Chapter 2, Insightful Inquiry, suggests how science and theology share the common objective of gaining `a coherent and satisfying understanding of the world in which we live.' Polkinghorne suggests that the anthropic principle, as well as the fortuitous values of the natural constants in the universe pointed out by Paul Davies, form part of the evidence of a beneficent God. Chapter 3 on Order and Disorder expands on this theme. Rather than the meaningless interpretation of Nature given by Jacques Monod's "Chance and Necessity", Polkinghorne says that the potentiality inherent in the properties of matter `is so remarkable as to constitute an insight of design present in the structure of the world.'
Chapter 4 on Creation and Creator takes us back to theology and Genesis.Read more ›
John Polkinghorne was (and is) a top physicist and he was ordained midlife and served a curacy in this city.
Although he is very orthodox, he isn’t fundamentalist when it comes to creation, seven days and all that.
Just as Islam teaches that Allah reveals himself through two books: the Holy Quran and the book of science, so this author is one of those who: believe in the unity of knowledge and who consequently think that theology must take account of all that we know about the world in the course of its inquiry.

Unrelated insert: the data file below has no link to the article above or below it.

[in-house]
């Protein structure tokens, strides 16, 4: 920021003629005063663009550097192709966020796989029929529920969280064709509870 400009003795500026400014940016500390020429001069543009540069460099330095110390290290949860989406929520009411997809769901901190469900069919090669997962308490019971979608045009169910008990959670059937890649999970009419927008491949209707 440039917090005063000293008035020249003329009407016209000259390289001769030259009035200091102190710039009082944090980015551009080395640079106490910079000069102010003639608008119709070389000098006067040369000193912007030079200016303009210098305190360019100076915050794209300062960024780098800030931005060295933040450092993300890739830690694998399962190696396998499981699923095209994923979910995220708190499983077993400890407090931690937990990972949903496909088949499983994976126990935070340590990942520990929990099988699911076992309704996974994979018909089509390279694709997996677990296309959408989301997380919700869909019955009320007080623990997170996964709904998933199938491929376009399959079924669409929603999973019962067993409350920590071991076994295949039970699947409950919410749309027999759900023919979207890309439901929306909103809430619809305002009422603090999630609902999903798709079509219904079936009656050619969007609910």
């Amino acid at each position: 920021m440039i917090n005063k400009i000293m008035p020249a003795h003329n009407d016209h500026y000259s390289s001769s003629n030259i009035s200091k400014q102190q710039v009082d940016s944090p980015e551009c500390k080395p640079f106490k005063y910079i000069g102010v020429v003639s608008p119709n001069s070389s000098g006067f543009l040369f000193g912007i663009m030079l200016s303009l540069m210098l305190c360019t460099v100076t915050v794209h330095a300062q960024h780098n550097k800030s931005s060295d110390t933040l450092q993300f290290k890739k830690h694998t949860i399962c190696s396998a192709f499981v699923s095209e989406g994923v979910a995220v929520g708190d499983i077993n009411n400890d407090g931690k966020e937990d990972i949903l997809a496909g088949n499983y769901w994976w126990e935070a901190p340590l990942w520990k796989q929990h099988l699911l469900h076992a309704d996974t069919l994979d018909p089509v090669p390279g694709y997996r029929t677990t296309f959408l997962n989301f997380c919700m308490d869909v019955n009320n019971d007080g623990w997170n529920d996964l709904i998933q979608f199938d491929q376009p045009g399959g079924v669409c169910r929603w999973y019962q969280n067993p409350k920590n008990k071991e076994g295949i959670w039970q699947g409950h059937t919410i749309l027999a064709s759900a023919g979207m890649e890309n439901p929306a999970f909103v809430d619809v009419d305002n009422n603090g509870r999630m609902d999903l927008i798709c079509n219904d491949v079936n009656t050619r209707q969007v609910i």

We need to share that mystery that many scientists have already grasped: There has grown up a widespread feeling, especially among those who study fundamental physics, that there is more to the world than meets the eye. Science seems to throw up questions which point beyond itself and transcend its power to answer….. It is because we come to know God in His transcendental Majesty and Truth, and know Him to be greater than we can ever conceive or express, that we acknowledge the limitation and relativity of all our forms of thought and speech about Him. Theological knowledge is thus profoundly relative because it is relative to the Absolute.
Theology is not merely a secular subject, though I was indoctrinated to believe so: Worship and prayer is the context in which theology has to be practised; the academic departments of religious studies in our universities are like schools of science unfurnished with laboratories.
Otherwise, all our ideas about God are idolatrous. There are always prophets who challenge ideas that come from our seeking wish-fulfilment.Read more ›
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Polkinghorne talks about the theological and scientific paradigms by asking some very fundamental questions about how they relate to one another. Some of the questions he poses include what is the relationship between matter and mind, a subject I find extremely fascinating. How are the realms of "becoming" as we experience it and the world of "being" as he believes the way the world of physics describes it relate to God's involvement and the physical universe. How do the supposed insights of what he believes modern physics and the intertwining of order and disorder relate to the Christian doctrine of creation? These are some of the questions he asks and attempts to answer in this book. Notes at the end of the book, a bibliography and a subject index are most helpful.